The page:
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Thread: Husky??

  1. #41

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    The AOSS with extended Cub gear is a wonderful mod on the Husky. Sure, it slows you down over the stock gear, but I have yet to see a fixed pitch Cub that could hang with an AOSS Husky. You get more angle of attack with the AOSS/extended gear, and the regular AOSS benefit of reducing bouncing on rough terrain.

    A new wing Husky can work a significantly shorter area than an old wing Husky. Apples to apples landing distance goes from 325 feet to 200 feet with the new wing, because you can approach slower with the new wing.

    While a light Cub is a delight on a nice day, close to home, there is just no comparison to a new wing Husky on a bad day or going a distance. Tomorrow, we have a real winter like low influencing Bristol Bay and the Kenai Peninsula, with Homer's winds aloft forecast at 3,000 feet to be 71 knots out of the east. I flew out to Lake Clark and back today in the helicopter, ahead of the storm, and just landed home in Homer at 10:30 pm. Coming through Lake Clark Pass at 500 feet msl, trying to stay out of the 25 knot headwind even at 500 feet, there was some poor guy in a Cub at about 700 feet literally getting the stuffing knocked out of him. I was about 40 knots faster than the Cub, and at first I thought he was circling in the pass. Turns out, it was his wings flailing back and forth. Life is too short to be flying through a long pass at 50 or 60 mph over the ground, using rudder to right the plane because the ailerons are so poor on a Cub.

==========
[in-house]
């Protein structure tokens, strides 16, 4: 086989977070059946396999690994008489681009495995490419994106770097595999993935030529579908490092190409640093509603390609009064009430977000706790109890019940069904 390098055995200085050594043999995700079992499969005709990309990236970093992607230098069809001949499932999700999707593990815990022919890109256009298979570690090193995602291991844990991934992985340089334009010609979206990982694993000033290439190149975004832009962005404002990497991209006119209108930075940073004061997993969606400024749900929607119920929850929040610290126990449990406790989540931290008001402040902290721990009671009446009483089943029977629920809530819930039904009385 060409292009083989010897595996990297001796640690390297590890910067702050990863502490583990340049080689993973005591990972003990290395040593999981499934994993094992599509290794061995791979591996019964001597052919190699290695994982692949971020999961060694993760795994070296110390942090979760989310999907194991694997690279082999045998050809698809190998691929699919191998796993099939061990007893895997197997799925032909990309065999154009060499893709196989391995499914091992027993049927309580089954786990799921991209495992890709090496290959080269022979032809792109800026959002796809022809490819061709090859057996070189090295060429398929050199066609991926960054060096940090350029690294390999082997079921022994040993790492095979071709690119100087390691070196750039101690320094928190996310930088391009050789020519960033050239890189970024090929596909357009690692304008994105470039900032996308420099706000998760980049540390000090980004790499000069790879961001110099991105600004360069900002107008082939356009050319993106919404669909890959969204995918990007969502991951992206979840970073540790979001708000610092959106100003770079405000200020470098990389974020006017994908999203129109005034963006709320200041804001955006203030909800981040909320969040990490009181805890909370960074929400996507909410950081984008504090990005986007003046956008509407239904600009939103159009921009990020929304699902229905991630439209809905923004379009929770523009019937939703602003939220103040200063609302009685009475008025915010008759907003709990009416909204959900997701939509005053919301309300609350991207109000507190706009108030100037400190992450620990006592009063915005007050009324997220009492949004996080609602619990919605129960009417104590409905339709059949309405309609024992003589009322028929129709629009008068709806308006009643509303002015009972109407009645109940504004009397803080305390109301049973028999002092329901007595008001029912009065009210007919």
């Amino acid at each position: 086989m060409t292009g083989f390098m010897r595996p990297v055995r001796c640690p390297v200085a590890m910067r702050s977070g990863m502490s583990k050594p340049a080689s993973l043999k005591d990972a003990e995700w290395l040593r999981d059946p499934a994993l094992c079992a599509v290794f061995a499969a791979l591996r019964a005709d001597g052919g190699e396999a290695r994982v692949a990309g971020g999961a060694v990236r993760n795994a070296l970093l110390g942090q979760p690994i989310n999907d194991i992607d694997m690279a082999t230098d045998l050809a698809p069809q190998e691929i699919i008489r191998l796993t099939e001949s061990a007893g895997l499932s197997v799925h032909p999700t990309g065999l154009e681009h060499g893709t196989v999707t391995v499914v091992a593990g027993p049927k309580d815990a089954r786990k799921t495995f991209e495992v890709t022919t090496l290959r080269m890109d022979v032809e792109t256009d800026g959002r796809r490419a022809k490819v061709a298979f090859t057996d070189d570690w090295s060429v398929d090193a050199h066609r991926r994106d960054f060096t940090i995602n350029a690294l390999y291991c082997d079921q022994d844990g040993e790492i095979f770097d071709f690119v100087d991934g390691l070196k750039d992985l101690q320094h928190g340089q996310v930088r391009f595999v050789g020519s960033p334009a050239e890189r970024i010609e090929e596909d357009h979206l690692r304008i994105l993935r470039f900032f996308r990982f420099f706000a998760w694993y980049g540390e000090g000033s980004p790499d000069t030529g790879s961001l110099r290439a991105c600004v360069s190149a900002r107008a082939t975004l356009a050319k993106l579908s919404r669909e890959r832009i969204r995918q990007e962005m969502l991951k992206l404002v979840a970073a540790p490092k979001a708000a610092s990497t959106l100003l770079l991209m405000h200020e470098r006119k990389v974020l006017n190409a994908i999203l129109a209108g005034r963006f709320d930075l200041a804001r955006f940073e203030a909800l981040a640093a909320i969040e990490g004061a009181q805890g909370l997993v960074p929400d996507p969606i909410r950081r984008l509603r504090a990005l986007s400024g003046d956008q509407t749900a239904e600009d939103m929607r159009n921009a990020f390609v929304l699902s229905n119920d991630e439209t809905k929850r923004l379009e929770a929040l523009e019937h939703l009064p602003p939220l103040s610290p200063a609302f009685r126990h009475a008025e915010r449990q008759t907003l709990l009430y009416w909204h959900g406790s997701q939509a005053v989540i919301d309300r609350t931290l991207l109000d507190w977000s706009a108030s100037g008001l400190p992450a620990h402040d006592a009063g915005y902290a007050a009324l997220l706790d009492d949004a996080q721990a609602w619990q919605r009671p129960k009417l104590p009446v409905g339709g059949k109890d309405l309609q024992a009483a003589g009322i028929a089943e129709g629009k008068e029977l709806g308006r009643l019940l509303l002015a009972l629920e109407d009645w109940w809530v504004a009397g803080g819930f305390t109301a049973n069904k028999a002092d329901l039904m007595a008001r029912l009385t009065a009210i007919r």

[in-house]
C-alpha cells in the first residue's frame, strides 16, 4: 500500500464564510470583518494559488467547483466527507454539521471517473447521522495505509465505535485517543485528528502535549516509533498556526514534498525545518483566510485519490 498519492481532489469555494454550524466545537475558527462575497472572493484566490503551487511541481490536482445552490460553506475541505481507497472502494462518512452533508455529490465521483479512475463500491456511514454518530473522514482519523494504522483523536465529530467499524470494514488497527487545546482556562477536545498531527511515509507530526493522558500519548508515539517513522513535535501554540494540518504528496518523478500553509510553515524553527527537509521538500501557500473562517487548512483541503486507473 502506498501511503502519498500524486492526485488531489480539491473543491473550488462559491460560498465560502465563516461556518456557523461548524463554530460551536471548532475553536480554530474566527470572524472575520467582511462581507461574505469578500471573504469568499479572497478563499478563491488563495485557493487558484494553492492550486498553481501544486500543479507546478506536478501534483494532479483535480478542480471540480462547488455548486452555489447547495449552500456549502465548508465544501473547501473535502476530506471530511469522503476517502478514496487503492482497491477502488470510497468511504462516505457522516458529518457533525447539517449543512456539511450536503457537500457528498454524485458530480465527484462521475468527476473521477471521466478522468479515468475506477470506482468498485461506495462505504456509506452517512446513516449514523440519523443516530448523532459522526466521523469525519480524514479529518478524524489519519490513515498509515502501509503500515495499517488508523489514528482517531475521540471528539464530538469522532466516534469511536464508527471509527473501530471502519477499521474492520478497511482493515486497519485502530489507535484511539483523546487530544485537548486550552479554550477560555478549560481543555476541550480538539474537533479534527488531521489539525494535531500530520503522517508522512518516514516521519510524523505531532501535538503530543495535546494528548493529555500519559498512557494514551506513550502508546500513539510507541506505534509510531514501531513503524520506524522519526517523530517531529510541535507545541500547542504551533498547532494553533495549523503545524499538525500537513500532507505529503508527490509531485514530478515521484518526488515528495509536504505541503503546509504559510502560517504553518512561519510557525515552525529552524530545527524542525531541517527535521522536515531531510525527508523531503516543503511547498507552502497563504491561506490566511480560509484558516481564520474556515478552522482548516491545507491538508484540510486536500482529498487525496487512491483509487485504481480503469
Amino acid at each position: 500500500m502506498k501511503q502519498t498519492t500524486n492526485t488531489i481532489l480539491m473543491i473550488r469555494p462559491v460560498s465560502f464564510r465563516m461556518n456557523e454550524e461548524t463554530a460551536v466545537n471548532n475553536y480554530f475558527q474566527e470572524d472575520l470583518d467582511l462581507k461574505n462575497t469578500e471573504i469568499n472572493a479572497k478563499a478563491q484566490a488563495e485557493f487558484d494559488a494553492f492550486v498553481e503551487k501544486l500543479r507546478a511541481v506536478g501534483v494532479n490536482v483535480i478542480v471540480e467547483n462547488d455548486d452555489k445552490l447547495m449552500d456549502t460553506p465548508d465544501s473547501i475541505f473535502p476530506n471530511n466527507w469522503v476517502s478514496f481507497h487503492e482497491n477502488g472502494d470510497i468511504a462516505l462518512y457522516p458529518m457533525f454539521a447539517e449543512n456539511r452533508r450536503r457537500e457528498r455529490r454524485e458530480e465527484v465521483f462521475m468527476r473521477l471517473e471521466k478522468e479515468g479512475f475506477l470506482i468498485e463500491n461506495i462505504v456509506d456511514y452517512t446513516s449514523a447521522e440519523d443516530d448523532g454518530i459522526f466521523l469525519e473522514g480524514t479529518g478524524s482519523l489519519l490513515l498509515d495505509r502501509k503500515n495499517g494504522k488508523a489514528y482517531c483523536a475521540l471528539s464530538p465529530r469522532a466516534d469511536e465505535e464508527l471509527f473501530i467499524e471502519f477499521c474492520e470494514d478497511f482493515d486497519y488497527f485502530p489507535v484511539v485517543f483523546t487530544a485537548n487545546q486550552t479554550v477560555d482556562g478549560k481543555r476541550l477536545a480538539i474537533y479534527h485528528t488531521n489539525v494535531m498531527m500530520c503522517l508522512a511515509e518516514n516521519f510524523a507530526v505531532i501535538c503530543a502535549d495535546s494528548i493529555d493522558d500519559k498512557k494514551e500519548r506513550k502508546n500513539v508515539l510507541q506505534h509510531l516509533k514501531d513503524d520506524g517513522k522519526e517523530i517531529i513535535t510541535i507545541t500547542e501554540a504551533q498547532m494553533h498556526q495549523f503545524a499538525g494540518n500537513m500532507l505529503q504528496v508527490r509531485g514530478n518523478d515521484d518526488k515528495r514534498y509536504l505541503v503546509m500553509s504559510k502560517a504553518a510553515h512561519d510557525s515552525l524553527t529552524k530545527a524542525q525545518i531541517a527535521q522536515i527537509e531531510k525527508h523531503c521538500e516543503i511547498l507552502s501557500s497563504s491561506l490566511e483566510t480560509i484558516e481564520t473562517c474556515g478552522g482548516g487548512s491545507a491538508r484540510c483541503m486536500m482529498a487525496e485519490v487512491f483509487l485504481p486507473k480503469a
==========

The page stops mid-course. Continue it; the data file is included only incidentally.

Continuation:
As to Aviat's survival, I am amazed that Aviat continues to sell planes at a brisk clip -- even through this horrendous time. I suspect they will be around to provide parts for a long time, and in any event with the size of the fleet, if something happened to the company, no doubt others would emerge to provide parts.

  2. #42
    SJ's Avatar
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    Quote Originally Posted by aktango58
    I would suspect that SJ's cub with that prop will keep up with the husky, or close, and still be a better short field.
    Not with 35" tires it won't The smallest tires I have ever had on it are 31" and it still would not keep up with my friends A1B by quite a margin. He has 26" goodyears. Once I get the plane back, I am going to put on some little tires and see what it will do just to satisfy my own curiosity (and that of others). I still don't think it will be as fast.

    I like all kinds of airplanes and I enjoy flying different planes. My personal observations about the "old wing" 180hp Husky I have mostly flown is that it is a quite capable airplane, but requires a more capable - or maybe I should say practiced - pilot to get close to the kind of landing and takeoff performance you can get out of a cub by just slapping it around. The angles for approach and takeoff are different and take some mental adjustments. The tail is quite a bit heavier than most cubs, and that requires a strategy change for short field takeoffs. I don't find the cockpit as comfortable as the cub, partially because I am tall in the torso and bang my head on things. I also find them to be very noisy inside. I have not flown one with at MT prop, this may help the noise and vibration. It otherwise seems to me to be a well built, easy to fly, airplane. If you never get more than 50 miles from home, you probably would be happier in a cub.